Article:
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Dongshan Township Jibeishua Night Sacrifice Dongshan Township Jibeishua Night Sacrifice

Jibeishua Village is under the jurisdiction of the Dongshan Dist. Administration. It is southwest of Liouying Village and Siaojiaotuei, with its borders reaching to Gueichongsi. The outside of the village is surrounded by the Jianan Canal. In the village, the houses are concentrated, and the roads are well-regulated. Most of the residents are farmers, and their main crop is rice. Secondary crops include fruits such as sweet melons, tomatoes, and papayas. Over 360 households live in the village, which has a population of over 1,500 people. The most common surname is "Duan", and about one third of the residents have this surname. The next most common surnames are "Pan", "Li" and "Cheng". Almost all of the residents worship the "Alimu" ancestor. Every household, without exception, has a family altar where they worship Alimu. This phenomenon of the concentration of a religious belief to one certain area is without comparison in Taiwan.

Almost all of the residents worship the "Alimu" ancestor. Every household, without exception, has a family altar where they worship Alimu.

Dongshan Township Jibeishua Night Sacrifice

The Main Activities of Jibeishua

The Ritual Changing of the Water:
On the first and 15th day of the month, a person is assigned to change the water in the ritual vessels of the public sacrifice place, and to clean these vessels. On those days, the locals go to the public sacrifice place to perform a three "siang" ceremony to Alimu. (The term "siang" refers to the power of the gods.)
Panzih New Year:
The 29th day of the third lunar month is Alimu's birthday. It is also called the "Panzih New Year". Although no large ceremony takes place on Alimu's birthday, the villagers will all prepare sacrificial products such as wine and betel nuts, and use them to worship Alimu at the public sacrifice place.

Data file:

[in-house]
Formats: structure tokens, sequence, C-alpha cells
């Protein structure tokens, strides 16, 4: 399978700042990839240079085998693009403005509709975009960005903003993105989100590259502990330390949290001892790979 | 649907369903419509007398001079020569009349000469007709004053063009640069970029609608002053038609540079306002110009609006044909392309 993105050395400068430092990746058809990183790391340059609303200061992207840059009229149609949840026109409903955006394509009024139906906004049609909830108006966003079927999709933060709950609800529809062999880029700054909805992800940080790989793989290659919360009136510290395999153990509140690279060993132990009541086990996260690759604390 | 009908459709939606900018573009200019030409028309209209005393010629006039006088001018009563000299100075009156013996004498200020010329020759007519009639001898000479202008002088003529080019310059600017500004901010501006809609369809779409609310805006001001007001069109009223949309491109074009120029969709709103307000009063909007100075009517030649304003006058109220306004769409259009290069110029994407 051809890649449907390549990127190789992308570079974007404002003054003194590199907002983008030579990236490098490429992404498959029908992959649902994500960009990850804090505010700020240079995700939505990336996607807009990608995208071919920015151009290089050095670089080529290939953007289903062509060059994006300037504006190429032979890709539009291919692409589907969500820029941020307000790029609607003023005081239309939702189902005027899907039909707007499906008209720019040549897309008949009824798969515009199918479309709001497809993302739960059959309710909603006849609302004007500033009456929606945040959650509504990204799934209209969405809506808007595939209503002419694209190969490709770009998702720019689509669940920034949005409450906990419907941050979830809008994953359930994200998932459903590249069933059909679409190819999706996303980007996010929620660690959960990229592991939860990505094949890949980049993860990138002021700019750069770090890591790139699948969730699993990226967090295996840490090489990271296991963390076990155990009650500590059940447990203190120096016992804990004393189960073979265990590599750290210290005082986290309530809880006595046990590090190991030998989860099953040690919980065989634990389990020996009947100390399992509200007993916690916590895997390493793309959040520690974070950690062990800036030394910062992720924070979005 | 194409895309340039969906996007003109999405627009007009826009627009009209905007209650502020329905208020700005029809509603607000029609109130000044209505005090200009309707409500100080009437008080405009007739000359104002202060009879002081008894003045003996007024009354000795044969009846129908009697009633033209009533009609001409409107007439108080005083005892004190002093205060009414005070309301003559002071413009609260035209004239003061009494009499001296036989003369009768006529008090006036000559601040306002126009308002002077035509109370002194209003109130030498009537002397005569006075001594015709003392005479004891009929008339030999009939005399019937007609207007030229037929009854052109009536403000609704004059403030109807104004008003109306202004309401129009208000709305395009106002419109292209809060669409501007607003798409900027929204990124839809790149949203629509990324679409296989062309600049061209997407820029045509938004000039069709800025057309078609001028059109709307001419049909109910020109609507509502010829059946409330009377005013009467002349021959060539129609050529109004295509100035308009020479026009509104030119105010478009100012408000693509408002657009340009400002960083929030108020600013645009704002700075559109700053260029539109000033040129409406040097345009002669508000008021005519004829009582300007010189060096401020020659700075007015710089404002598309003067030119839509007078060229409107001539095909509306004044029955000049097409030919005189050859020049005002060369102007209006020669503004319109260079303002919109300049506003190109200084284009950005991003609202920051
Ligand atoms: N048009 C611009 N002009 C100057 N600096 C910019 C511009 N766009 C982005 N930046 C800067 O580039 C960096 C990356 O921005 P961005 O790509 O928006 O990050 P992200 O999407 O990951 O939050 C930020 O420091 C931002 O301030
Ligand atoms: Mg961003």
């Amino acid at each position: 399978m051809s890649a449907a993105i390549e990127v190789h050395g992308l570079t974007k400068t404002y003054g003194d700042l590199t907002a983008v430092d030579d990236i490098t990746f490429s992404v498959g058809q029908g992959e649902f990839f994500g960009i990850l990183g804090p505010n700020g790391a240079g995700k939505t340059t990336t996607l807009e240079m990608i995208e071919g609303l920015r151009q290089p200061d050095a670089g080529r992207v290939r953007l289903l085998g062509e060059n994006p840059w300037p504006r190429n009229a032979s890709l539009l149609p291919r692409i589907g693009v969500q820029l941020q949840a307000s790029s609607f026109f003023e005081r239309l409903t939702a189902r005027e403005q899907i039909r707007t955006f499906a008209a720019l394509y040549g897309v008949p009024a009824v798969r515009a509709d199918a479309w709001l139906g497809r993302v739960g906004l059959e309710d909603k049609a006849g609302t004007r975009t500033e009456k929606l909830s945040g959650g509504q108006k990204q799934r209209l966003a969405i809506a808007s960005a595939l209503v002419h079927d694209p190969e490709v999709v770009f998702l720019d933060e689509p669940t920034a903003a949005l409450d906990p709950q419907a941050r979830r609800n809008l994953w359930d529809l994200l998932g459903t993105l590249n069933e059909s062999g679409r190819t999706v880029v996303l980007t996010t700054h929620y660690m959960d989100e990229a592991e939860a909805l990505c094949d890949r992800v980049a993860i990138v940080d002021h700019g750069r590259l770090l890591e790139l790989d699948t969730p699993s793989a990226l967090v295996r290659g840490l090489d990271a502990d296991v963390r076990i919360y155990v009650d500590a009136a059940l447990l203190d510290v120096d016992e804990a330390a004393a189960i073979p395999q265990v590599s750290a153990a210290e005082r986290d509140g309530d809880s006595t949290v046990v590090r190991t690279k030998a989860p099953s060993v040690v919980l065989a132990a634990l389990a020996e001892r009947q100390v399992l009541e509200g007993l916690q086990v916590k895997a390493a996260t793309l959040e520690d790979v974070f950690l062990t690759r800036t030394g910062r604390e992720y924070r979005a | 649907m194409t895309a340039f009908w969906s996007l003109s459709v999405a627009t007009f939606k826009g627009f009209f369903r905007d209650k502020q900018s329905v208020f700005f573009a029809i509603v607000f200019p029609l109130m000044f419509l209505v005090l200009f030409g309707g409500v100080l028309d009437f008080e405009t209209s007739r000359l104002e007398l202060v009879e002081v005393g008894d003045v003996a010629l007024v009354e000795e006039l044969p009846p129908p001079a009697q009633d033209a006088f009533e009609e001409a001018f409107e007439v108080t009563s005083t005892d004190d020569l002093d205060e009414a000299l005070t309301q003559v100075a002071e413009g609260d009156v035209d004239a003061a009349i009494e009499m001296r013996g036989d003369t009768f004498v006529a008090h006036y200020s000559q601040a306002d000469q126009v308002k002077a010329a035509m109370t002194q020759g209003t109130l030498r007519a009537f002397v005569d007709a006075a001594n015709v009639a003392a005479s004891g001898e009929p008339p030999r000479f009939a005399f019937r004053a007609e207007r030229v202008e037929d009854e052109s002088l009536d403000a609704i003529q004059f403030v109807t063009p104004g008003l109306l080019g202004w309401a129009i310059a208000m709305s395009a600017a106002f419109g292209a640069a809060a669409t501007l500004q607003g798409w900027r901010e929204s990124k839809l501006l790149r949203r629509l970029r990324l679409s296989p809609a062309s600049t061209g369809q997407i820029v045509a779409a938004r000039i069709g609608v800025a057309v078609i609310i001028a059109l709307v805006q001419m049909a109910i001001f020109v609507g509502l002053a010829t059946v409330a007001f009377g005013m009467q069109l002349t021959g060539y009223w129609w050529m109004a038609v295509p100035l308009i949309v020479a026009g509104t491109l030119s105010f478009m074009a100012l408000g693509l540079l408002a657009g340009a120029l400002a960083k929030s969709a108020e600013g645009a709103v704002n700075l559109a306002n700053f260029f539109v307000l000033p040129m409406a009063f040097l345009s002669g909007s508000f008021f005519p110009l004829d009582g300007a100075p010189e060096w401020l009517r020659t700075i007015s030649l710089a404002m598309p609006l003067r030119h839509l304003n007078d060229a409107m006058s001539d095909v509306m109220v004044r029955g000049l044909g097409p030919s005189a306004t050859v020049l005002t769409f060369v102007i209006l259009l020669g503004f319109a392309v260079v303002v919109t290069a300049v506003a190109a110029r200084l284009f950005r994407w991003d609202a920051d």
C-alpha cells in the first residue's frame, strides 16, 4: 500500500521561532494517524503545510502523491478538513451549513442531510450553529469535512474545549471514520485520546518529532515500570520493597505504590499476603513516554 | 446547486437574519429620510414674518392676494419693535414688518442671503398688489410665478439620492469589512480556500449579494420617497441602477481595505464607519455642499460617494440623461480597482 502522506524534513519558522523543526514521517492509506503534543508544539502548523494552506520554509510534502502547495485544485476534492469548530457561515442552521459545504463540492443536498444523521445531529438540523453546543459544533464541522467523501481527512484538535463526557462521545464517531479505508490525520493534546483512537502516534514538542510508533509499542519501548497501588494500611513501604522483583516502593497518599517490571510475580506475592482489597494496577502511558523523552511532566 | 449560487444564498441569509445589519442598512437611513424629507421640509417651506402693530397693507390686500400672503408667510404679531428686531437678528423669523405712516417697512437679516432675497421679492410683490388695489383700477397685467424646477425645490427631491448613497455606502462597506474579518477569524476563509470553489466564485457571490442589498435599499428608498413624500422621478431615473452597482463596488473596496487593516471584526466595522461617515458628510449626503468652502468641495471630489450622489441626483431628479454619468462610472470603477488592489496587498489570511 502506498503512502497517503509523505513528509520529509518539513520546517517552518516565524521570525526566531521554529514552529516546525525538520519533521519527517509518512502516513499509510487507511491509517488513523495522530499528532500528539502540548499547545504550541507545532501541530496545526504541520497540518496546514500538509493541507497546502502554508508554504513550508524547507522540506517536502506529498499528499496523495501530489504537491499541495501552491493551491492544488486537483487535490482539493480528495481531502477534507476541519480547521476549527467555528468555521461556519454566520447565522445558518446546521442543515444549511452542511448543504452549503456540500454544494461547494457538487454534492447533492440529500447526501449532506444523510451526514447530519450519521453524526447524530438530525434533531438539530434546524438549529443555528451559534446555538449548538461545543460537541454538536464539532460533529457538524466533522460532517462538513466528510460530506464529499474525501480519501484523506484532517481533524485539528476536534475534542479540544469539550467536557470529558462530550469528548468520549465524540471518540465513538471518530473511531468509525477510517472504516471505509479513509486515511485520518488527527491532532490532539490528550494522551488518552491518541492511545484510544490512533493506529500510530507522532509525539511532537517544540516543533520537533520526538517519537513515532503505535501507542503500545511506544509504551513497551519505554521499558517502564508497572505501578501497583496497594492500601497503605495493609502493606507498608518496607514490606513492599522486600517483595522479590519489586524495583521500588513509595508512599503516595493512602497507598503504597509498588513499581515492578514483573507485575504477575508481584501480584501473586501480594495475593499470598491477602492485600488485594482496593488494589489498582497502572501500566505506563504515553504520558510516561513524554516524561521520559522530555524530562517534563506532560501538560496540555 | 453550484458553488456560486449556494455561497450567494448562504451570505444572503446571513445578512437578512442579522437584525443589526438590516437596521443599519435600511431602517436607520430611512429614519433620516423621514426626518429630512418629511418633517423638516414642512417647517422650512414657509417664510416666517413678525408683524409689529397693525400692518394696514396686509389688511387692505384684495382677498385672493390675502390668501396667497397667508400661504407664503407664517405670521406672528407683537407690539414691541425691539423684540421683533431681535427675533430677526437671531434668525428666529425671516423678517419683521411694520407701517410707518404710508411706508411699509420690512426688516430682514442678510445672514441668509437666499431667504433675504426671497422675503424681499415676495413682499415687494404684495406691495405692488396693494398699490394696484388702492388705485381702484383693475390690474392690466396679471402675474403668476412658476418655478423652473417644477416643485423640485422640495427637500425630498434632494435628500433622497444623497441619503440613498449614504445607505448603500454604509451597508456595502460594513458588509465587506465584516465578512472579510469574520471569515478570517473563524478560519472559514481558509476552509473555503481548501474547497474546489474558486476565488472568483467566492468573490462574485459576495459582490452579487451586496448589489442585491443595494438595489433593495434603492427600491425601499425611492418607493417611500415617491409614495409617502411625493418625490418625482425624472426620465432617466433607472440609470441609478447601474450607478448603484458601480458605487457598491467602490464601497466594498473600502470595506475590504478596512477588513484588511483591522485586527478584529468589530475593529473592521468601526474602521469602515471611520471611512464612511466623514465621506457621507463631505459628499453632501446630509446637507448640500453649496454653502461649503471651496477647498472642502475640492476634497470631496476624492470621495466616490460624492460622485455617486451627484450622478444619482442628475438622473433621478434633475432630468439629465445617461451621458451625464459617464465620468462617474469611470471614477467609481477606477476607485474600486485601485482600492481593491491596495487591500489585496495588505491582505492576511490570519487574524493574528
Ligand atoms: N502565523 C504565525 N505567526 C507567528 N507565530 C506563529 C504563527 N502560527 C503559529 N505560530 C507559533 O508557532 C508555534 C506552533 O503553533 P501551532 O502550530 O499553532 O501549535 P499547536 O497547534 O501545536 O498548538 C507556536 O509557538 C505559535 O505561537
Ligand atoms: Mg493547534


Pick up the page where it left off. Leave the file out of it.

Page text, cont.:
Releasing of the Siang (the power of the gods):
On the first day of the seventh lunar month, a ceremony to release the siang is conducted. This means that the siang spirits held in the ritual vessels will be let out. When the siang spirits are released, a "Seven Star Peace Ceremony" must be conducted at the large public sacrifice place. Seven sugar cane leaves, representing seven stars, are placed around the public sacrifice place, and incantations are recited over them. This prevents the released siang spirits from disturbing the public sacrifice place.
Pudu Ceremony:
This ceremony takes place after noon on the 29th day of the seventh lunar month. The villagers must prepare Pudu sacrificial items which should include certain grains. In the evening, a ceremonial gong is sounded to welcome the Anzu, Angong, and Alimu ancestors. The priest holds the gong, sounding it for the village. This is to inform the released siang spirits to return to the ritual vessels. This is similar to a Taoist ritual performed by the Han Chinese.
Opening Chant Siang Ceremony:
Every year during the evening of the 15th day of the eighth lunar month, the "Opening Chant Siang" ceremony takes place. This is when the Jibeishua residents start practicing the chants to be used during the night sacrifice. Before they start practicing, nobody needs to first perform a three "siang" ceremony to Alimu.